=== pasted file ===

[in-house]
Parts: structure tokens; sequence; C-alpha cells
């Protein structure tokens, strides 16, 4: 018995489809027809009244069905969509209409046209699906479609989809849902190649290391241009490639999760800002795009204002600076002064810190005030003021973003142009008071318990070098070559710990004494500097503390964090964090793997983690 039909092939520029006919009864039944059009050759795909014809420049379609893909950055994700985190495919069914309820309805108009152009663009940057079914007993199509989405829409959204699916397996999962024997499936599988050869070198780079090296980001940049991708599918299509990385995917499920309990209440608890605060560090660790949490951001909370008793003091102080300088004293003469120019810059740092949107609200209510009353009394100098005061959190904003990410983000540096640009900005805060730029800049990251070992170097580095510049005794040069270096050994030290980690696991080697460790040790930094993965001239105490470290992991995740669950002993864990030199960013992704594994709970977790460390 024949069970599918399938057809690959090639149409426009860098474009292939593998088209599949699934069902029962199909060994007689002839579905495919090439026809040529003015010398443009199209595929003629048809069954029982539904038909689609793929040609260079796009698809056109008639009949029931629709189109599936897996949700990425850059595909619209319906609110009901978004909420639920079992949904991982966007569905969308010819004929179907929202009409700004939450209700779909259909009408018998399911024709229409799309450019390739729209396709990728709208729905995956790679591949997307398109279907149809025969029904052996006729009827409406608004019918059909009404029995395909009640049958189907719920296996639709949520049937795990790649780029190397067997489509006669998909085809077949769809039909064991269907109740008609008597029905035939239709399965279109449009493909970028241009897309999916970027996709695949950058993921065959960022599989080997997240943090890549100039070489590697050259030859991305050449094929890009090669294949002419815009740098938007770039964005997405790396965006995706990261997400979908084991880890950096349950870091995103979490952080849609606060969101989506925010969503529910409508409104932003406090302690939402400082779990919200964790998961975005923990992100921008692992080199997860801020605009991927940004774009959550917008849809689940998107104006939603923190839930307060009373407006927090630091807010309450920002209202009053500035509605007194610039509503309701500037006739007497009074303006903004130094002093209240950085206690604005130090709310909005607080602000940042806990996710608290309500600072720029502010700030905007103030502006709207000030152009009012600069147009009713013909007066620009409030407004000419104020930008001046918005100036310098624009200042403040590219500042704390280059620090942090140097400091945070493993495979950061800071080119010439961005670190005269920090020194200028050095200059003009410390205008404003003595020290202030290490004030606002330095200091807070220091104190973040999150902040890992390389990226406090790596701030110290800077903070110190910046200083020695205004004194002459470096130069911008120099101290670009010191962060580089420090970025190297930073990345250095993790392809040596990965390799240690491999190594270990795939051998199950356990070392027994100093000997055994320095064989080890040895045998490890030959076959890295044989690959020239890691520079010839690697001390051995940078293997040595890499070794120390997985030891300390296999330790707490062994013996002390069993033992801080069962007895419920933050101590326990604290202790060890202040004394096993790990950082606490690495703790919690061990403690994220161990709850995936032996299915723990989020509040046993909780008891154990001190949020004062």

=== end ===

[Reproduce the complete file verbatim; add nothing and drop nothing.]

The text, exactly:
[in-house]
Parts: structure tokens; sequence; C-alpha cells
């Protein structure tokens, strides 16, 4: 018995489809027809009244069905969509209409046209699906479609989809849902190649290391241009490639999760800002795009204002600076002064810190005030003021973003142009008071318990070098070559710990004494500097503390964090964090793997983690 039909092939520029006919009864039944059009050759795909014809420049379609893909950055994700985190495919069914309820309805108009152009663009940057079914007993199509989405829409959204699916397996999962024997499936599988050869070198780079090296980001940049991708599918299509990385995917499920309990209440608890605060560090660790949490951001909370008793003091102080300088004293003469120019810059740092949107609200209510009353009394100098005061959190904003990410983000540096640009900005805060730029800049990251070992170097580095510049005794040069270096050994030290980690696991080697460790040790930094993965001239105490470290992991995740669950002993864990030199960013992704594994709970977790460390 024949069970599918399938057809690959090639149409426009860098474009292939593998088209599949699934069902029962199909060994007689002839579905495919090439026809040529003015010398443009199209595929003629048809069954029982539904038909689609793929040609260079796009698809056109008639009949029931629709189109599936897996949700990425850059595909619209319906609110009901978004909420639920079992949904991982966007569905969308010819004929179907929202009409700004939450209700779909259909009408018998399911024709229409799309450019390739729209396709990728709208729905995956790679591949997307398109279907149809025969029904052996006729009827409406608004019918059909009404029995395909009640049958189907719920296996639709949520049937795990790649780029190397067997489509006669998909085809077949769809039909064991269907109740008609008597029905035939239709399965279109449009493909970028241009897309999916970027996709695949950058993921065959960022599989080997997240943090890549100039070489590697050259030859991305050449094929890009090669294949002419815009740098938007770039964005997405790396965006995706990261997400979908084991880890950096349950870091995103979490952080849609606060969101989506925010969503529910409508409104932003406090302690939402400082779990919200964790998961975005923990992100921008692992080199997860801020605009991927940004774009959550917008849809689940998107104006939603923190839930307060009373407006927090630091807010309450920002209202009053500035509605007194610039509503309701500037006739007497009074303006903004130094002093209240950085206690604005130090709310909005607080602000940042806990996710608290309500600072720029502010700030905007103030502006709207000030152009009012600069147009009713013909007066620009409030407004000419104020930008001046918005100036310098624009200042403040590219500042704390280059620090942090140097400091945070493993495979950061800071080119010439961005670190005269920090020194200028050095200059003009410390205008404003003595020290202030290490004030606002330095200091807070220091104190973040999150902040890992390389990226406090790596701030110290800077903070110190910046200083020695205004004194002459470096130069911008120099101290670009010191962060580089420090970025190297930073990345250095993790392809040596990965390799240690491999190594270990795939051998199950356990070392027994100093000997055994320095064989080890040895045998490890030959076959890295044989690959020239890691520079010839690697001390051995940078293997040595890499070794120390997985030891300390296999330790707490062994013996002390069993033992801080069962007895419920933050101590326990604290202790060890202040004394096993790990950082606490690495703790919690061990403690994220161990709850995936032996299915723990989020509040046993909780008891154990001190949020004062």